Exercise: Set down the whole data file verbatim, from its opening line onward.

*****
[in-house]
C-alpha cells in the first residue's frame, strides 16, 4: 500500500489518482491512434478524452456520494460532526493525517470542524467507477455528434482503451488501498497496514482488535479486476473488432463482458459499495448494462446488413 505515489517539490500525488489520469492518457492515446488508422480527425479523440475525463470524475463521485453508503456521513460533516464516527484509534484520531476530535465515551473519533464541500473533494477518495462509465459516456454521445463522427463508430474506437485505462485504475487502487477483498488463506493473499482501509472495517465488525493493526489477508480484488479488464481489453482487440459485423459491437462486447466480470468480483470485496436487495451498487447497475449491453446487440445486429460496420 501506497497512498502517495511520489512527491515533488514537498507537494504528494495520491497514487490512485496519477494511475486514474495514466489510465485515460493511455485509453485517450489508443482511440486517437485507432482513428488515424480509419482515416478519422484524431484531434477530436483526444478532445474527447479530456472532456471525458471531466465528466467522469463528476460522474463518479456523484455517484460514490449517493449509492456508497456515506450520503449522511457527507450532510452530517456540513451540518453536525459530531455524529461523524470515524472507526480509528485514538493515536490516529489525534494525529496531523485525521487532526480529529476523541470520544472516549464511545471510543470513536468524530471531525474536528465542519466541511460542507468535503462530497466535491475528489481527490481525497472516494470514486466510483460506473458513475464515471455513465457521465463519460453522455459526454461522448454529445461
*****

[in-house]
C-alpha cells in the first residue's frame, strides 16, 4: 500500500489518482491512434478524452456520494460532526493525517470542524467507477455528434482503451488501498497496514482488535479486476473488432463482458459499495448494462446488413 505515489517539490500525488489520469492518457492515446488508422480527425479523440475525463470524475463521485453508503456521513460533516464516527484509534484520531476530535465515551473519533464541500473533494477518495462509465459516456454521445463522427463508430474506437485505462485504475487502487477483498488463506493473499482501509472495517465488525493493526489477508480484488479488464481489453482487440459485423459491437462486447466480470468480483470485496436487495451498487447497475449491453446487440445486429460496420 501506497497512498502517495511520489512527491515533488514537498507537494504528494495520491497514487490512485496519477494511475486514474495514466489510465485515460493511455485509453485517450489508443482511440486517437485507432482513428488515424480509419482515416478519422484524431484531434477530436483526444478532445474527447479530456472532456471525458471531466465528466467522469463528476460522474463518479456523484455517484460514490449517493449509492456508497456515506450520503449522511457527507450532510452530517456540513451540518453536525459530531455524529461523524470515524472507526480509528485514538493515536490516529489525534494525529496531523485525521487532526480529529476523541470520544472516549464511545471510543470513536468524530471531525474536528465542519466541511460542507468535503462530497466535491475528489481527490481525497472516494470514486466510483460506473458513475464515471455513465457521465463519460453522455459526454461522448454529445461